NYPD Det. Anthony Mannuzza, left, and Police Officer Robert Martin, right, simulate a street stop during a training...
NYPD Det. Anthony Mannuzza, left, and Police Officer Robert Martin, right, simulate a street stop during a training session at a training facility.
Photo credit: AP Photo/Colleen Long, File
NEW YORK (AP) — The U.S. Justice Department has treaded carefully into the debate over the New York Police Department's stop, question and frisk policy, telling a federal judge that it strongly endorses an independent monitor to oversee changes should she decide civil rights violations have occurred.
Lawyers for the Justice Department filed a 21-page statement of interest in the case late Wednesday, the last day to file paperwork. The court papers say the government was weighing in "only in order to assist the court on the issue of remedy, and only should it find that NYPD's stop-and-frisk practices are unlawful." It did not say whether it believed the practices to be unconstitutional.
"The department has extensive experience working to ensure that police services are delivered in an effective, constitutional manner," the Justice Department said in a statement following the court filing. "Our statement of interest is intended to share our experience relevant to fashioning an appropriate remedy, should it be required."
U.S. District Court Judge Shira Sheindlin is considering whether to order reforms to the police policy after a 10-week bench trial in which a dozen people testified that they were stopped by police solely because of their race.
About 5 million people have been stopped by New York police in the past decade, most of them black and Hispanic men. Lawyers for the four men who sued say hundreds of thousands of those stops were unconstitutional, and they want a monitor to oversee changes to police department training, supervision and policy.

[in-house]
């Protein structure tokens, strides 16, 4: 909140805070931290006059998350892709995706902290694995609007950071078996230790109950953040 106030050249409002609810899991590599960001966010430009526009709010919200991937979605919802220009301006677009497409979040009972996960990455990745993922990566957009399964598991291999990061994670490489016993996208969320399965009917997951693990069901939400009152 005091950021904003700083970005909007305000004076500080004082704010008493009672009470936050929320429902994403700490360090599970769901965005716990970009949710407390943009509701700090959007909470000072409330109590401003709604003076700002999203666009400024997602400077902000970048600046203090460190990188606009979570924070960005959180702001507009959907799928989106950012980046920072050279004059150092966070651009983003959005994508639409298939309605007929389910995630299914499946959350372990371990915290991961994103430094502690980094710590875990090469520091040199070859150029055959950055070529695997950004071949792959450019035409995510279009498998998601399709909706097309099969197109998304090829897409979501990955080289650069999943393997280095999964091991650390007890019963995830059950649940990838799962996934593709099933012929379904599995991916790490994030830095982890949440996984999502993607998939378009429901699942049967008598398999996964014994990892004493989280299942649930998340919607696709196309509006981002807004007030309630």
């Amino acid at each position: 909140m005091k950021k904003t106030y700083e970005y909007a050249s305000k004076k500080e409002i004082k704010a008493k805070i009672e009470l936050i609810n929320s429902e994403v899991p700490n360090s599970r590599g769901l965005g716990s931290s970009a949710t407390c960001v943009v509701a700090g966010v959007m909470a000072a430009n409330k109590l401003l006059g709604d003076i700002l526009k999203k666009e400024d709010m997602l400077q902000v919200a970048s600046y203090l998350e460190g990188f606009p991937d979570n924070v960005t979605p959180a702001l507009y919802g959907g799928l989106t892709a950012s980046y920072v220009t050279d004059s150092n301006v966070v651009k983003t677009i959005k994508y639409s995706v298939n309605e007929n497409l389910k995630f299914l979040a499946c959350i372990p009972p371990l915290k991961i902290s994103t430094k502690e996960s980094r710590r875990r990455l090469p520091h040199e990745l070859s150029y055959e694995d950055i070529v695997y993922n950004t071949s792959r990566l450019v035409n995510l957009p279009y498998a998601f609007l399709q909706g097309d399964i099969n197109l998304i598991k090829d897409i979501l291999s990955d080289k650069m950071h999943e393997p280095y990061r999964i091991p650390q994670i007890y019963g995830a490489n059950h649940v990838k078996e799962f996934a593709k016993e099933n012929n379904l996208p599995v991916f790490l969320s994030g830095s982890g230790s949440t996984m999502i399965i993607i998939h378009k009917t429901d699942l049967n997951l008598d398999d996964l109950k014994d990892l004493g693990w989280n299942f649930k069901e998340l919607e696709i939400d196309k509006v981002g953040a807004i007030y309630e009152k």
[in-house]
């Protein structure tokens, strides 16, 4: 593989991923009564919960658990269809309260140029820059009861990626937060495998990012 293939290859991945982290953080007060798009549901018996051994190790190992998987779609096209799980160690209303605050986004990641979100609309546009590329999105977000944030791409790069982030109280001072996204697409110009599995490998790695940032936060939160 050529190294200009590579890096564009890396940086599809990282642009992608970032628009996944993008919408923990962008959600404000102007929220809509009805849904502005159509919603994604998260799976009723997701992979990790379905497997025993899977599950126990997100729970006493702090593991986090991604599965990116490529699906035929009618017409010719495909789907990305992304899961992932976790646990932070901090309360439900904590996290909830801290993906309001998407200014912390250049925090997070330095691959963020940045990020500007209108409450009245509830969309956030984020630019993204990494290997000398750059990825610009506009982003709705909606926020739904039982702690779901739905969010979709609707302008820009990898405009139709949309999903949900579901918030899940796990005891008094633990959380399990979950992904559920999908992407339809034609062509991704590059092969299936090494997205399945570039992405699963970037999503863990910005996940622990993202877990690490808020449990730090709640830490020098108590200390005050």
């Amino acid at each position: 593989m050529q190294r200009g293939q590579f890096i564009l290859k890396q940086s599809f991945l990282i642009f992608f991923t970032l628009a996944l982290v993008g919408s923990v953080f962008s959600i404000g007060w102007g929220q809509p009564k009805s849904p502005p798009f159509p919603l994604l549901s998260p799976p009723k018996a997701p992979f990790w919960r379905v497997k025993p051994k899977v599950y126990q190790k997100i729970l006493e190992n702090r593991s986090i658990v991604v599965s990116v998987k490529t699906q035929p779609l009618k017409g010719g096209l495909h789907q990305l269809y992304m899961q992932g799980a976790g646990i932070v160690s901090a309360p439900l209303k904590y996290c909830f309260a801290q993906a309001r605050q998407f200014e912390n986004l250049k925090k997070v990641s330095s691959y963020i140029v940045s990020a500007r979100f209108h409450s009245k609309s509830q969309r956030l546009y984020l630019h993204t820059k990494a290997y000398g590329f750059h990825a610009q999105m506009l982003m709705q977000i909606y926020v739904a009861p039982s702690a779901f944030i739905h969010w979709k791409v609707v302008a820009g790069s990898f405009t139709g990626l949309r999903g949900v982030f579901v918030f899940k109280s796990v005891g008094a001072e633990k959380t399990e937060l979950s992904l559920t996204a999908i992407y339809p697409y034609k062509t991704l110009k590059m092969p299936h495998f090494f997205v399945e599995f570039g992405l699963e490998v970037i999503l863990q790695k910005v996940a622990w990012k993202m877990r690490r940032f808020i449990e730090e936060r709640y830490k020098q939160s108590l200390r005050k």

City lawyers, the mayor and the police commissioner have all argued that the stops are not wrongful, and the policy is a necessary crime-fighting tool that has helped drive down crime to record lows. Several police officials testified at the trial about how stops are conducted, and many officers disputed the witnesses' version of the encounter. In order to stop someone, police need reasonable suspicion, a standard lower than probable cause, which is needed to justify an arrest.
The Justice Department paperwork, first reported by the Daily News of New York, did not mention the merits of the other reforms requested.
In its statement, the Justice Department noted that it sought and secured reforms to police misconduct in dozens of law enforcement agencies nationwide, and gave the judge citations to peruse the cases. It singled out as a particular success a consent decree in Pittsburgh in 1997 where reforms were overseen by a monitor until 2002.
"An independent monitor can be essential to ensuring that complex institutional reform is achieved," the statement said.
City lawyers argued the department does a good job policing itself with an internal affairs bureau, a civilian complaint board and quality assurance divisions.
Judge Scheindlin did not say when she would rule but promised it would be timely.
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